Immature mosquitoes are aquatic, and their distribution, abundance, and individual fitness in a particular breeding habitat are known to be dependent on mainly three factors: biotic factors, abiotic factors, and their interaction between each other and with other associated taxa. Mosquito breeding habitats harbor a diversified naturally occurring microbiota assemblage, and the biota have different types of interactions with mosquito larvae in those habitats. Those interactions may include parasitism, pathogenism, predation, and competition which cause the mortality of larvae, natural reduction of larval abundance, or alterations in their growth. Many microbiota species serve as food items for mosquito larvae, and there are also some indigestible or toxic phytoplanktons to larvae. However, when there is coexistence or mutualism of different mosquito species along with associated microbiota, they form a community sharing the habitat requirements. With the available literature, it is evident that the abundance of mosquito larvae is related to the densities of associated microbiota and their composition in that particular breeding habitat. Potential antagonist microbiota which are naturally occurring in mosquito breeding habitats could be used in integrated vector control approaches, and this method rises as an ecofriendly approach in controlling larvae in natural habitats themselves. To date, this aspect has received less attention; only a limited number of species of microbiota inhabiting mosquito breeding habitats have been recorded, and detailed studies on microbiota assemblage in relation to diverse vector mosquito breeding habitats and their association with mosquito larvae are few. Therefore, future studies on this important ecological aspect are encouraged. Such studies may help to identify field characteristic agents that can serve as mosquito controlling candidates in their natural habitats themselves.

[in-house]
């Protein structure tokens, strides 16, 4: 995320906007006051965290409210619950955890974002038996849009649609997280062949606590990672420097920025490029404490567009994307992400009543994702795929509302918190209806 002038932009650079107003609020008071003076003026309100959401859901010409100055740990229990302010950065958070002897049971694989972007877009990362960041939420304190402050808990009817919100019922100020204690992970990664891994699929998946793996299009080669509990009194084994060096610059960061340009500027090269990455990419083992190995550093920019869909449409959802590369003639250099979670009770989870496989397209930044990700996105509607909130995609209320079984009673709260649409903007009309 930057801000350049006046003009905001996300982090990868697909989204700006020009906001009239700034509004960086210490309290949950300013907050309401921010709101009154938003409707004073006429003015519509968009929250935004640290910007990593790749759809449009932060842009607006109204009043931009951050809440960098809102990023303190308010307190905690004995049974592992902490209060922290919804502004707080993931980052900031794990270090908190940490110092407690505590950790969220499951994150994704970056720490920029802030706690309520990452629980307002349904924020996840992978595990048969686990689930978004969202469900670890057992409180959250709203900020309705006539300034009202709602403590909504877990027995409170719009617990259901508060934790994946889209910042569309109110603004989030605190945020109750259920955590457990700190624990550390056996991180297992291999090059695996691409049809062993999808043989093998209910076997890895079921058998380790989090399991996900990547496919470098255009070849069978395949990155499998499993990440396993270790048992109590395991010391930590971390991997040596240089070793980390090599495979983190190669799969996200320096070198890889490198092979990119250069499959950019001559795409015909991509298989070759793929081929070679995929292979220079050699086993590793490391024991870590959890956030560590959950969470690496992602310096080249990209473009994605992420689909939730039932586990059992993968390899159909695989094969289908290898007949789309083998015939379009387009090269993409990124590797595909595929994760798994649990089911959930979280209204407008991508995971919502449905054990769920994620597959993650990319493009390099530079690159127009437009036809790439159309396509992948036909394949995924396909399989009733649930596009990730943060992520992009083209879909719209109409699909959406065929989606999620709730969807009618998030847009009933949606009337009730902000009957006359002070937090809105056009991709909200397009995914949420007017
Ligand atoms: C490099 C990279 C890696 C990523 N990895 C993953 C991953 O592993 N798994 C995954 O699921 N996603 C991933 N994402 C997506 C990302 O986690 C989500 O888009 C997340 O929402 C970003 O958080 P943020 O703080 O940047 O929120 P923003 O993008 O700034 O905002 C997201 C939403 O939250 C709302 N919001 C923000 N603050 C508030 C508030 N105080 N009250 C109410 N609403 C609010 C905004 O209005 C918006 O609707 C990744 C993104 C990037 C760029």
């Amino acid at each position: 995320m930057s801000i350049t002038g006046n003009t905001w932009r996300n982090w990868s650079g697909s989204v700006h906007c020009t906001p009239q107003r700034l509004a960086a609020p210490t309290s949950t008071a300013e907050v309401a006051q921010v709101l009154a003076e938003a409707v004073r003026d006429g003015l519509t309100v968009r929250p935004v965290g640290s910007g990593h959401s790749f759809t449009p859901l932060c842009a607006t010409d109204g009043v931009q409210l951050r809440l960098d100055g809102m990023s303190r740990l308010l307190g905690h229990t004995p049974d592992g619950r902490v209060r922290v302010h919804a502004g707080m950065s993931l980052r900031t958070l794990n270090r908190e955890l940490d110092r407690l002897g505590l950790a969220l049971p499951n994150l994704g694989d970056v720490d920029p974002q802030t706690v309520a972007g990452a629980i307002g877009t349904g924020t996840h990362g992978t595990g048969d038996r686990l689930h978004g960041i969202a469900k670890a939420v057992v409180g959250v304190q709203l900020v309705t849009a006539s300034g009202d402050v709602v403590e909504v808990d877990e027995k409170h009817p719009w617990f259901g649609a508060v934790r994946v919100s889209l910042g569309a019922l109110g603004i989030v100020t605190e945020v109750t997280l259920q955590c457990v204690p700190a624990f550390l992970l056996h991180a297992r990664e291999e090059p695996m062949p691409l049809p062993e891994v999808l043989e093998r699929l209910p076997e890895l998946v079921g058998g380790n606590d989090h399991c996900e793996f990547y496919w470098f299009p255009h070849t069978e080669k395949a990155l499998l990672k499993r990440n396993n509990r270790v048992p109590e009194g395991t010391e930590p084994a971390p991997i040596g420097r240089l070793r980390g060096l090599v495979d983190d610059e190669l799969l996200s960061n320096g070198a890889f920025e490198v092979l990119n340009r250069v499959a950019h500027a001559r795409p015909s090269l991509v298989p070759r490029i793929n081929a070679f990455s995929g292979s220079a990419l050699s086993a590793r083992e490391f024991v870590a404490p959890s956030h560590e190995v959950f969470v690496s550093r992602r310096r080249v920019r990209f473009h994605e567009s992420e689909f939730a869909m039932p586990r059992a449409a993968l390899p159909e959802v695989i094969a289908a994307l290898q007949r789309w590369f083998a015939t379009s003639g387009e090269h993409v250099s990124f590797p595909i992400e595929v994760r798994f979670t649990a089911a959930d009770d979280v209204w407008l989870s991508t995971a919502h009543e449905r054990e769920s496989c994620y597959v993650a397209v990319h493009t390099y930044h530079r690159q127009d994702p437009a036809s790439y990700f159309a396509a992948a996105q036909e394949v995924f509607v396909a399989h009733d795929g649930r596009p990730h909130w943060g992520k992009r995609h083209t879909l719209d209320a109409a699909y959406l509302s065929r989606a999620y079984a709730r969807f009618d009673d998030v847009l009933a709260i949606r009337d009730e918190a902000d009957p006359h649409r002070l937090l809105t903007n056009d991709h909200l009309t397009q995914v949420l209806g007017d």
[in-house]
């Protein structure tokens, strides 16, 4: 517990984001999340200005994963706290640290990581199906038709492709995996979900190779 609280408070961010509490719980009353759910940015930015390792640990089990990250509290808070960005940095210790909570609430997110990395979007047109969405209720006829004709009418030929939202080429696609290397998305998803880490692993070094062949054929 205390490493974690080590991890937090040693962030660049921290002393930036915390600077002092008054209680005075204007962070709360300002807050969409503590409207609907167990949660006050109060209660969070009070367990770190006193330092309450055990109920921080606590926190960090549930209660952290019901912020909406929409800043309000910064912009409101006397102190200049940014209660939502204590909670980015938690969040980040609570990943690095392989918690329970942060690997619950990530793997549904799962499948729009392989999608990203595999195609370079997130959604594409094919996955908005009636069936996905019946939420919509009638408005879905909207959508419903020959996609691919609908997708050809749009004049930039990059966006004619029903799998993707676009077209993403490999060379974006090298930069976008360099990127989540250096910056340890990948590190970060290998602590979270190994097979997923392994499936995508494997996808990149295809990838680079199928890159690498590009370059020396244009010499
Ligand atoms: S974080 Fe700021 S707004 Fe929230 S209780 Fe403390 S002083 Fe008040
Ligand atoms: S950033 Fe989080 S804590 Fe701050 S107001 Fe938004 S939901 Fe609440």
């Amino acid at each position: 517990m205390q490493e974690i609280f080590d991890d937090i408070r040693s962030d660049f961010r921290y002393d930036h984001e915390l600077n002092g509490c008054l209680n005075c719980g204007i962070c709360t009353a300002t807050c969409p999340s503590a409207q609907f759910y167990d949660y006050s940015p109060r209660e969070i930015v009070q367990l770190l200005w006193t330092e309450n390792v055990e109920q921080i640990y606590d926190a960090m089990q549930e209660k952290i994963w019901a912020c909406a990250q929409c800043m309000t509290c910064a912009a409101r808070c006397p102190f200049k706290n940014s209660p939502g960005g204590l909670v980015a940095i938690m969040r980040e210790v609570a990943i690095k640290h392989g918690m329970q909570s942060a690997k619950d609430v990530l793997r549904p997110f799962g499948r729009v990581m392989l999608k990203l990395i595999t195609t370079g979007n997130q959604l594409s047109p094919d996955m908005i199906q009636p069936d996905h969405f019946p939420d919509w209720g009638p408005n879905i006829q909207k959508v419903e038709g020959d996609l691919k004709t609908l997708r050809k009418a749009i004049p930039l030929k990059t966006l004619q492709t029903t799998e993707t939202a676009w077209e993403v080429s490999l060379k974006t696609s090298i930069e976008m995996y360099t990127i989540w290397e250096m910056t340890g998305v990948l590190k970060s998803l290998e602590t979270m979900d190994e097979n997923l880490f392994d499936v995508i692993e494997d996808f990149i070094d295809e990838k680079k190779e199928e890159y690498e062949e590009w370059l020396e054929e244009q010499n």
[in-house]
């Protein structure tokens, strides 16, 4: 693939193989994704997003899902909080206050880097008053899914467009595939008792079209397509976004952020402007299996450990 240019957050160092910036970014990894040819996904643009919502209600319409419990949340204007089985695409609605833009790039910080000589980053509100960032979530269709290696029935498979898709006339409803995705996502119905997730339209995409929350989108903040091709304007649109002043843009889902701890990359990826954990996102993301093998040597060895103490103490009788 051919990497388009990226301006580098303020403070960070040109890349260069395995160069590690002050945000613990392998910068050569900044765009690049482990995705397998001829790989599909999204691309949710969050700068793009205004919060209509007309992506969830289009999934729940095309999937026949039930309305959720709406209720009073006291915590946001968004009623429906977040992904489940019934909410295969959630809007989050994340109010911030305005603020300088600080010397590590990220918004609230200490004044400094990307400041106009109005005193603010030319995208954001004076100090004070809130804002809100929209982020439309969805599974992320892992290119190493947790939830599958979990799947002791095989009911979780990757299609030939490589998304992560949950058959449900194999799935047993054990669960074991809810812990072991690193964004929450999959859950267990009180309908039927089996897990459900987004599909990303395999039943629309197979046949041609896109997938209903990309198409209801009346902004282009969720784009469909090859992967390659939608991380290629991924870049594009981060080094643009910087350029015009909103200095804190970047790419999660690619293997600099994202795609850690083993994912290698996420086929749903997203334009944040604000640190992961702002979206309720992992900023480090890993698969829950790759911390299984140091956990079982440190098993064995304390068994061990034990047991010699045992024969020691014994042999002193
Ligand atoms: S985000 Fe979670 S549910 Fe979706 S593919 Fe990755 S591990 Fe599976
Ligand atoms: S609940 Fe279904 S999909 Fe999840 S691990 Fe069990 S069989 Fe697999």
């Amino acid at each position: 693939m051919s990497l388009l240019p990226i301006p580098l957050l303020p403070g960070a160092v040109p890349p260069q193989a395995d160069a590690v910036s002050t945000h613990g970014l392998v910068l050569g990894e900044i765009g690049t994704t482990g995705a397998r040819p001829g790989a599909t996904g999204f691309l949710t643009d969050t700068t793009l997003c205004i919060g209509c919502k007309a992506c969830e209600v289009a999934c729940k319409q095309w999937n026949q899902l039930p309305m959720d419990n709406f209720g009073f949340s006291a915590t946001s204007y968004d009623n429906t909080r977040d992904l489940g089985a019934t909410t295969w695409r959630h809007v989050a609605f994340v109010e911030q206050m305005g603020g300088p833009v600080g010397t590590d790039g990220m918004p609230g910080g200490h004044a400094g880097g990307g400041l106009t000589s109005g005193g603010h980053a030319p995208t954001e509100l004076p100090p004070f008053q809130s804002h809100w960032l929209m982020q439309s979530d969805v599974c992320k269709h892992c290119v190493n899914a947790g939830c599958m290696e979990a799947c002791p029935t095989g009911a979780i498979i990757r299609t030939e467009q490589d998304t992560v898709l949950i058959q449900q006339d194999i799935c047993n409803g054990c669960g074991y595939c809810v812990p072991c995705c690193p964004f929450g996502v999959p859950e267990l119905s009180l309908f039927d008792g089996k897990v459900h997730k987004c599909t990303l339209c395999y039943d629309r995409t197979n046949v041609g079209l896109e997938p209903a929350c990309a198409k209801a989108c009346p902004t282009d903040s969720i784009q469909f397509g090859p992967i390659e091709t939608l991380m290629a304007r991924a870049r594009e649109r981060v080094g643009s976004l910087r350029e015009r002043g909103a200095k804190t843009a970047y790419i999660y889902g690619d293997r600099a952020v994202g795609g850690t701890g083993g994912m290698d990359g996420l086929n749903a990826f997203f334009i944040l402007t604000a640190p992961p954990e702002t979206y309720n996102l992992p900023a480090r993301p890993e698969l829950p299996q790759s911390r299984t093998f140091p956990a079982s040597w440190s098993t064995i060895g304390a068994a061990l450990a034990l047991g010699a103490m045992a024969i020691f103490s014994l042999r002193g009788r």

Assuntos